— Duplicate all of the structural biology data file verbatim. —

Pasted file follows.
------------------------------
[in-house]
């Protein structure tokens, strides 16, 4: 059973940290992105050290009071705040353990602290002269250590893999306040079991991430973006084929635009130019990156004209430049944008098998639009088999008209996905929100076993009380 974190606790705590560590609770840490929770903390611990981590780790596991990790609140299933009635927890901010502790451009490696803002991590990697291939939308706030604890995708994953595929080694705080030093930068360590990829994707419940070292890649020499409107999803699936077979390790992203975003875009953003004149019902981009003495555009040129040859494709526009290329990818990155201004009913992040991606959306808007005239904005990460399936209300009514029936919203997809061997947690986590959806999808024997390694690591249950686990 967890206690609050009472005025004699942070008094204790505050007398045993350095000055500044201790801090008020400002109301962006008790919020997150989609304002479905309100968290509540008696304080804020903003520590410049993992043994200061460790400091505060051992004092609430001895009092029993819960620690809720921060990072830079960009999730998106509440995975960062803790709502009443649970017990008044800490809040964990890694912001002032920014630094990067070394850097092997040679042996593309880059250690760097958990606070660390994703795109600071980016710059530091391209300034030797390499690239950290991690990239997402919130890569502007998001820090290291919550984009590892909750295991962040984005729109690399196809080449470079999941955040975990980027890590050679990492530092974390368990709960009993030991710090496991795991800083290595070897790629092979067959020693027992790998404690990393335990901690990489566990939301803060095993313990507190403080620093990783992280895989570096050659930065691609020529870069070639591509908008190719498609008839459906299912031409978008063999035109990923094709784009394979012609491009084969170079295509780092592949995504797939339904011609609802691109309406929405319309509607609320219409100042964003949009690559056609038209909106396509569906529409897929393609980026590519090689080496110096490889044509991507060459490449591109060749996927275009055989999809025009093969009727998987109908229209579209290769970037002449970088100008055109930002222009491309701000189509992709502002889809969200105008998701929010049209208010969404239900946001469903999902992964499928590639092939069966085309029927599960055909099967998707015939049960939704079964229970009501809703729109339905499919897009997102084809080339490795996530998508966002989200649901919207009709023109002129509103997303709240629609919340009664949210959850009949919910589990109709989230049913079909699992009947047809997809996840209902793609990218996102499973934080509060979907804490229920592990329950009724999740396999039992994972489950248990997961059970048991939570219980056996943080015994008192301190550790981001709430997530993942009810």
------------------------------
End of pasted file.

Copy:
[in-house]
């Protein structure tokens, strides 16, 4: 059973940290992105050290009071705040353990602290002269250590893999306040079991991430973006084929635009130019990156004209430049944008098998639009088999008209996905929100076993009380 974190606790705590560590609770840490929770903390611990981590780790596991990790609140299933009635927890901010502790451009490696803002991590990697291939939308706030604890995708994953595929080694705080030093930068360590990829994707419940070292890649020499409107999803699936077979390790992203975003875009953003004149019902981009003495555009040129040859494709526009290329990818990155201004009913992040991606959306808007005239904005990460399936209300009514029936919203997809061997947690986590959806999808024997390694690591249950686990 967890206690609050009472005025004699942070008094204790505050007398045993350095000055500044201790801090008020400002109301962006008790919020997150989609304002479905309100968290509540008696304080804020903003520590410049993992043994200061460790400091505060051992004092609430001895009092029993819960620690809720921060990072830079960009999730998106509440995975960062803790709502009443649970017990008044800490809040964990890694912001002032920014630094990067070394850097092997040679042996593309880059250690760097958990606070660390994703795109600071980016710059530091391209300034030797390499690239950290991690990239997402919130890569502007998001820090290291919550984009590892909750295991962040984005729109690399196809080449470079999941955040975990980027890590050679990492530092974390368990709960009993030991710090496991795991800083290595070897790629092979067959020693027992790998404690990393335990901690990489566990939301803060095993313990507190403080620093990783992280895989570096050659930065691609020529870069070639591509908008190719498609008839459906299912031409978008063999035109990923094709784009394979012609491009084969170079295509780092592949995504797939339904011609609802691109309406929405319309509607609320219409100042964003949009690559056609038209909106396509569906529409897929393609980026590519090689080496110096490889044509991507060459490449591109060749996927275009055989999809025009093969009727998987109908229209579209290769970037002449970088100008055109930002222009491309701000189509992709502002889809969200105008998701929010049209208010969404239900946001469903999902992964499928590639092939069966085309029927599960055909099967998707015939049960939704079964229970009501809703729109339905499919897009997102084809080339490795996530998508966002989200649901919207009709023109002129509103997303709240629609919340009664949210959850009949919910589990109709989230049913079909699992009947047809997809996840209902793609990218996102499973934080509060979907804490229920592990329950009724999740396999039992994972489950248990997961059970048991939570219980056996943080015994008192301190550790981001709430997530993942009810």